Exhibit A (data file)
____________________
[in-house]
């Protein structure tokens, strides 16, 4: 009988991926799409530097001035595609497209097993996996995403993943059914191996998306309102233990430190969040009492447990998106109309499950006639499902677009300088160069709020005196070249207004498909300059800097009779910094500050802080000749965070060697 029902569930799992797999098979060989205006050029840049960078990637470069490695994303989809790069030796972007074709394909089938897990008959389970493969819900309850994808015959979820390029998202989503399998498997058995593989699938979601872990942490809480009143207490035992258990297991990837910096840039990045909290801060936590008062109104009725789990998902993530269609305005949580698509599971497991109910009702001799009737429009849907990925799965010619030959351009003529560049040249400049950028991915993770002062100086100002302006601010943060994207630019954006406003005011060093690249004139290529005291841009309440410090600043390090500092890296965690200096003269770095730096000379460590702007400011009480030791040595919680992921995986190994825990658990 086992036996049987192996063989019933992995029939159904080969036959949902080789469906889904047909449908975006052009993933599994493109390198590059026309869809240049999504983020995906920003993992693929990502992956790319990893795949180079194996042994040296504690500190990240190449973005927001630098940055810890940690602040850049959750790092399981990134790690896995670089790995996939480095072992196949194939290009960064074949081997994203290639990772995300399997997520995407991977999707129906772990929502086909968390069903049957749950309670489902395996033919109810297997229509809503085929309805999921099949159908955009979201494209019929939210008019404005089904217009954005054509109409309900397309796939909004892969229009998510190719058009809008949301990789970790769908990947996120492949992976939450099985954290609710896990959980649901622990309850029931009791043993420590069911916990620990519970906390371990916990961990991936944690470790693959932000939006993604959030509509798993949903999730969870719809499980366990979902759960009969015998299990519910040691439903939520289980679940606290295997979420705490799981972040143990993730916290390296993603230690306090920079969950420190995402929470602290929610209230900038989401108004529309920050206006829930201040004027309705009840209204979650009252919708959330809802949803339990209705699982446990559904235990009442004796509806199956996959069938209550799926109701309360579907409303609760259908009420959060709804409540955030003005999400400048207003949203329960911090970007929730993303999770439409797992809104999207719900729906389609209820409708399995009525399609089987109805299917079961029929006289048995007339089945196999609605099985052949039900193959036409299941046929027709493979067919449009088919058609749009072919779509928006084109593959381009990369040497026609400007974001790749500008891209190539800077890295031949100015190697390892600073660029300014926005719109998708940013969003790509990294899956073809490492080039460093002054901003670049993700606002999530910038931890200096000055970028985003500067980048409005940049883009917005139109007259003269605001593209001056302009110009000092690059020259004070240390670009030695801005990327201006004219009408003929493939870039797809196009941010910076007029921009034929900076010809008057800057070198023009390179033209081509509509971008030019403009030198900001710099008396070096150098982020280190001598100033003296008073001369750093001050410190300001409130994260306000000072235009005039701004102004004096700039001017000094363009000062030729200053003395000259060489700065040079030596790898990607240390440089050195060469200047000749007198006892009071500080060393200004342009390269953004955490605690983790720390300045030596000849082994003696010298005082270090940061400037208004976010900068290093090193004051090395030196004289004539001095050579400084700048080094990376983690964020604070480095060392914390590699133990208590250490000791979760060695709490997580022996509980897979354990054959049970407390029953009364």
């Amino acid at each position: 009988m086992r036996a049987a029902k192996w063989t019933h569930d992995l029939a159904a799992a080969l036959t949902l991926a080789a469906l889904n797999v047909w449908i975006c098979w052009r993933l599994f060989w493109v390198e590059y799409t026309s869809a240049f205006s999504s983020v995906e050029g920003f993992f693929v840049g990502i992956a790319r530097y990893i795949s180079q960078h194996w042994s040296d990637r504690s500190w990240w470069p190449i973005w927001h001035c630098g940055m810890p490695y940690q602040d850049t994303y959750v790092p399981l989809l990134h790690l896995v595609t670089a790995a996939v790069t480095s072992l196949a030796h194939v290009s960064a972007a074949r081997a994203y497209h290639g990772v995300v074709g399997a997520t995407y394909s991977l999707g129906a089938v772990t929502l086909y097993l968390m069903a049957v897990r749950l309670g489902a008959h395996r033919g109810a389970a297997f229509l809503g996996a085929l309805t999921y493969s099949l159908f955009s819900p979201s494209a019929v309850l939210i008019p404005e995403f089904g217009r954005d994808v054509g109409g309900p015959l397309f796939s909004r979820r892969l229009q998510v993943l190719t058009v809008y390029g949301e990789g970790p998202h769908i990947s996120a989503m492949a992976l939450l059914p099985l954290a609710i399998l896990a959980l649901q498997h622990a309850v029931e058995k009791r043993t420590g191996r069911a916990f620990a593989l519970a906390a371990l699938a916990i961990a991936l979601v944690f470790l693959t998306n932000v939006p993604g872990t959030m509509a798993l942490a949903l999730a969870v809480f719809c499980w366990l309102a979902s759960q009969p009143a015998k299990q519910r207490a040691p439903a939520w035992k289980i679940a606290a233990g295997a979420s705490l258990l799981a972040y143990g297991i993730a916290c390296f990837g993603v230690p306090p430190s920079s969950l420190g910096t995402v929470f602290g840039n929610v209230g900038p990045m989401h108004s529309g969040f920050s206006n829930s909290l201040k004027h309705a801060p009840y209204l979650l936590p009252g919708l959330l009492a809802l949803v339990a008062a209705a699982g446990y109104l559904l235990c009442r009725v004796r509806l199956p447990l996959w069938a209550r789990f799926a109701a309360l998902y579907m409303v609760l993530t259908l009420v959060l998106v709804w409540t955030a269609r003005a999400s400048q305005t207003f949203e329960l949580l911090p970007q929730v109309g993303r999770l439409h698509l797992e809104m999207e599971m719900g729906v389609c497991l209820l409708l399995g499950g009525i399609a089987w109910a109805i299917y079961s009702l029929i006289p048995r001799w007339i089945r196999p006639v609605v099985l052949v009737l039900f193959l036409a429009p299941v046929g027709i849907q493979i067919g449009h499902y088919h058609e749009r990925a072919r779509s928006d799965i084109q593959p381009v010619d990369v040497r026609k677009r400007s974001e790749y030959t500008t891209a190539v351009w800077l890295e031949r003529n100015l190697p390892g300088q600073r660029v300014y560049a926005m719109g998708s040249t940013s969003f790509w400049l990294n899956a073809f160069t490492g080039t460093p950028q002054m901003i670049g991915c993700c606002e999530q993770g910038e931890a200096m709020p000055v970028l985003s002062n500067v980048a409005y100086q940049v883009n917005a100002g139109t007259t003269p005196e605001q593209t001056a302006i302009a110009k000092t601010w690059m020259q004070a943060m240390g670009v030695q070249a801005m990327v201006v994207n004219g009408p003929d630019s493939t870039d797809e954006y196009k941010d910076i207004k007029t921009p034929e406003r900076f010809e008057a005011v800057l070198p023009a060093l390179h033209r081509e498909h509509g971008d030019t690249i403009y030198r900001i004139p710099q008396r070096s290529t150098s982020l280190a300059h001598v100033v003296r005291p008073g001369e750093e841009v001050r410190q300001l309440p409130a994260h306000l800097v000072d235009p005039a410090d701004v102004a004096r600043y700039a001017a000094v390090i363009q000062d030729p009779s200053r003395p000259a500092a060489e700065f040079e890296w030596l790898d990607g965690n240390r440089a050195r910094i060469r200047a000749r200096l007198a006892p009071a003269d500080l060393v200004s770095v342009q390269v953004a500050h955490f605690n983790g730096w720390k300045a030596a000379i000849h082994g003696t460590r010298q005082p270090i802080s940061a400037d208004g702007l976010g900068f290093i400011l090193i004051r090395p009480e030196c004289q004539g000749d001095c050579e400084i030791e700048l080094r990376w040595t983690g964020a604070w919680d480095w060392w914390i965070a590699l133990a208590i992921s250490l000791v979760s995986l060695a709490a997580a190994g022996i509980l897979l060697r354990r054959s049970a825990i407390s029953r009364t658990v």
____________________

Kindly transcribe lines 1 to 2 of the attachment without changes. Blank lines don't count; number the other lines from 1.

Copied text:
[in-house]
């Protein structure tokens, strides 16, 4: 009988991926799409530097001035595609497209097993996996995403993943059914191996998306309102233990430190969040009492447990998106109309499950006639499902677009300088160069709020005196070249207004498909300059800097009779910094500050802080000749965070060697 029902569930799992797999098979060989205006050029840049960078990637470069490695994303989809790069030796972007074709394909089938897990008959389970493969819900309850994808015959979820390029998202989503399998498997058995593989699938979601872990942490809480009143207490035992258990297991990837910096840039990045909290801060936590008062109104009725789990998902993530269609305005949580698509599971497991109910009702001799009737429009849907990925799965010619030959351009003529560049040249400049950028991915993770002062100086100002302006601010943060994207630019954006406003005011060093690249004139290529005291841009309440410090600043390090500092890296965690200096003269770095730096000379460590702007400011009480030791040595919680992921995986190994825990658990 086992036996049987192996063989019933992995029939159904080969036959949902080789469906889904047909449908975006052009993933599994493109390198590059026309869809240049999504983020995906920003993992693929990502992956790319990893795949180079194996042994040296504690500190990240190449973005927001630098940055810890940690602040850049959750790092399981990134790690896995670089790995996939480095072992196949194939290009960064074949081997994203290639990772995300399997997520995407991977999707129906772990929502086909968390069903049957749950309670489902395996033919109810297997229509809503085929309805999921099949159908955009979201494209019929939210008019404005089904217009954005054509109409309900397309796939909004892969229009998510190719058009809008949301990789970790769908990947996120492949992976939450099985954290609710896990959980649901622990309850029931009791043993420590069911916990620990519970906390371990916990961990991936944690470790693959932000939006993604959030509509798993949903999730969870719809499980366990979902759960009969015998299990519910040691439903939520289980679940606290295997979420705490799981972040143990993730916290390296993603230690306090920079969950420190995402929470602290929610209230900038989401108004529309920050206006829930201040004027309705009840209204979650009252919708959330809802949803339990209705699982446990559904235990009442004796509806199956996959069938209550799926109701309360579907409303609760259908009420959060709804409540955030003005999400400048207003949203329960911090970007929730993303999770439409797992809104999207719900729906389609209820409708399995009525399609089987109805299917079961029929006289048995007339089945196999609605099985052949039900193959036409299941046929027709493979067919449009088919058609749009072919779509928006084109593959381009990369040497026609400007974001790749500008891209190539800077890295031949100015190697390892600073660029300014926005719109998708940013969003790509990294899956073809490492080039460093002054901003670049993700606002999530910038931890200096000055970028985003500067980048409005940049883009917005139109007259003269605001593209001056302009110009000092690059020259004070240390670009030695801005990327201006004219009408003929493939870039797809196009941010910076007029921009034929900076010809008057800057070198023009390179033209081509509509971008030019403009030198900001710099008396070096150098982020280190001598100033003296008073001369750093001050410190300001409130994260306000000072235009005039701004102004004096700039001017000094363009000062030729200053003395000259060489700065040079030596790898990607240390440089050195060469200047000749007198006892009071500080060393200004342009390269953004955490605690983790720390300045030596000849082994003696010298005082270090940061400037208004976010900068290093090193004051090395030196004289004539001095050579400084700048080094990376983690964020604070480095060392914390590699133990208590250490000791979760060695709490997580022996509980897979354990054959049970407390029953009364």